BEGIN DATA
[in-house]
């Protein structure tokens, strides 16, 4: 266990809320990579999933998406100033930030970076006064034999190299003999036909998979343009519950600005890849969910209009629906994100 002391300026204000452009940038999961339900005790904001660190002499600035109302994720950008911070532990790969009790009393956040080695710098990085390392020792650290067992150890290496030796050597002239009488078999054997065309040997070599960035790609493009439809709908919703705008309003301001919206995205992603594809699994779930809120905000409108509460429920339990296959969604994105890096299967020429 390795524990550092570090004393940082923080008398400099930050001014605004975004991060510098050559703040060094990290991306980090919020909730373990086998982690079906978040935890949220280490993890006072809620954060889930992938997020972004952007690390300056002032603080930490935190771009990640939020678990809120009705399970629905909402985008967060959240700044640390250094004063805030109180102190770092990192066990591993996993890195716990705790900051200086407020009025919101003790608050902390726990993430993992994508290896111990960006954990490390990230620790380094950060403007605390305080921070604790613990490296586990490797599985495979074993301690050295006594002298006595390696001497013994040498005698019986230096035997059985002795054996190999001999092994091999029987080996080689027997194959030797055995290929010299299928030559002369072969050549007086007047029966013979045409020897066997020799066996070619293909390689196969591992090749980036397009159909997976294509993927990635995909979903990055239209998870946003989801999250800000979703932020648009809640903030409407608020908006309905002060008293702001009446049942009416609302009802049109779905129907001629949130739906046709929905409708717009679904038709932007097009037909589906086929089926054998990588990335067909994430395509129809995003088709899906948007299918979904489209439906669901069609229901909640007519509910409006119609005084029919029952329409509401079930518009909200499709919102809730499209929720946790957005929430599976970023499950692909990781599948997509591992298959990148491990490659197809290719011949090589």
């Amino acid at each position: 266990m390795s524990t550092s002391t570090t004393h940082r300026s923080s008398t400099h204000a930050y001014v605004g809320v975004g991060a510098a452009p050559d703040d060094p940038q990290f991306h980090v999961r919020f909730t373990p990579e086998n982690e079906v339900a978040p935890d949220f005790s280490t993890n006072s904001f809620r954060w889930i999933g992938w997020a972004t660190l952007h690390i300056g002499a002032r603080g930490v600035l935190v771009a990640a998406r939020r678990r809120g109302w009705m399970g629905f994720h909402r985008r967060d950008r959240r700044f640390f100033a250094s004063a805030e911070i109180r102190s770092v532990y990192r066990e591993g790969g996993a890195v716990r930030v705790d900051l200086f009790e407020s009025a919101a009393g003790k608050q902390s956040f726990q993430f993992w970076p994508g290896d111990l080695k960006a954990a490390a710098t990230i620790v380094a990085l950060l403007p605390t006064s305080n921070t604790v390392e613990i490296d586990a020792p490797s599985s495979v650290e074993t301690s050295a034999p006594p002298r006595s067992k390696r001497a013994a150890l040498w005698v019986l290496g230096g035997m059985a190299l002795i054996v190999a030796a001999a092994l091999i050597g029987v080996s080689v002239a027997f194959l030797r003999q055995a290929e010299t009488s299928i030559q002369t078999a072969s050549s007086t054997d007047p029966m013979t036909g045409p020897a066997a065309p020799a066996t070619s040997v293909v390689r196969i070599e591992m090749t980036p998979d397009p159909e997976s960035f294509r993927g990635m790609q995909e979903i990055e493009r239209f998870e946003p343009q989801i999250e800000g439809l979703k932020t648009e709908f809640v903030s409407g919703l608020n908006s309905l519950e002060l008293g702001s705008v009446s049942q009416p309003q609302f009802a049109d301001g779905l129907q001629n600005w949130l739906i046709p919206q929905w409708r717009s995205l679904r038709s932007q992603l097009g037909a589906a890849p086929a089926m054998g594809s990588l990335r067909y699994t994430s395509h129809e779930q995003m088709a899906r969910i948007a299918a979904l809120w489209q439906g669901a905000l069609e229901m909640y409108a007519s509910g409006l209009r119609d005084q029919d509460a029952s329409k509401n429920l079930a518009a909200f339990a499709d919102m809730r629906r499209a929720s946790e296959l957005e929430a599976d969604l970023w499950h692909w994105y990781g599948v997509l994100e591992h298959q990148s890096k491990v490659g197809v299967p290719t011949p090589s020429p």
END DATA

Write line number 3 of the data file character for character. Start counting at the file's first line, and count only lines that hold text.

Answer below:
């Amino acid at each position: 266990m390795s524990t550092s002391t570090t004393h940082r300026s923080s008398t400099h204000a930050y001014v605004g809320v975004g991060a510098a452009p050559d703040d060094p940038q990290f991306h980090v999961r919020f909730t373990p990579e086998n982690e079906v339900a978040p935890d949220f005790s280490t993890n006072s904001f809620r954060w889930i999933g992938w997020a972004t660190l952007h690390i300056g002499a002032r603080g930490v600035l935190v771009a990640a998406r939020r678990r809120g109302w009705m399970g629905f994720h909402r985008r967060d950008r959240r700044f640390f100033a250094s004063a805030e911070i109180r102190s770092v532990y990192r066990e591993g790969g996993a890195v716990r930030v705790d900051l200086f009790e407020s009025a919101a009393g003790k608050q902390s956040f726990q993430f993992w970076p994508g290896d111990l080695k960006a954990a490390a710098t990230i620790v380094a990085l950060l403007p605390t006064s305080n921070t604790v390392e613990i490296d586990a020792p490797s599985s495979v650290e074993t301690s050295a034999p006594p002298r006595s067992k390696r001497a013994a150890l040498w005698v019986l290496g230096g035997m059985a190299l002795i054996v190999a030796a001999a092994l091999i050597g029987v080996s080689v002239a027997f194959l030797r003999q055995a290929e010299t009488s299928i030559q002369t078999a072969s050549s007086t054997d007047p029966m013979t036909g045409p020897a066997a065309p020799a066996t070619s040997v293909v390689r196969i070599e591992m090749t980036p998979d397009p159909e997976s960035f294509r993927g990635m790609q995909e979903i990055e493009r239209f998870e946003p343009q989801i999250e800000g439809l979703k932020t648009e709908f809640v903030s409407g919703l608020n908006s309905l519950e002060l008293g702001s705008v009446s049942q009416p309003q609302f009802a049109d301001g779905l129907q001629n600005w949130l739906i046709p919206q929905w409708r717009s995205l679904r038709s932007q992603l097009g037909a589906a890849p086929a089926m054998g594809s990588l990335r067909y699994t994430s395509h129809e779930q995003m088709a899906r969910i948007a299918a979904l809120w489209q439906g669901a905000l069609e229901m909640y409108a007519s509910g409006l209009r119609d005084q029919d509460a029952s329409k509401n429920l079930a518009a909200f339990a499709d919102m809730r629906r499209a929720s946790e296959l957005e929430a599976d969604l970023w499950h692909w994105y990781g599948v997509l994100e591992h298959q990148s890096k491990v490659g197809v299967p290719t011949p090589s020429p």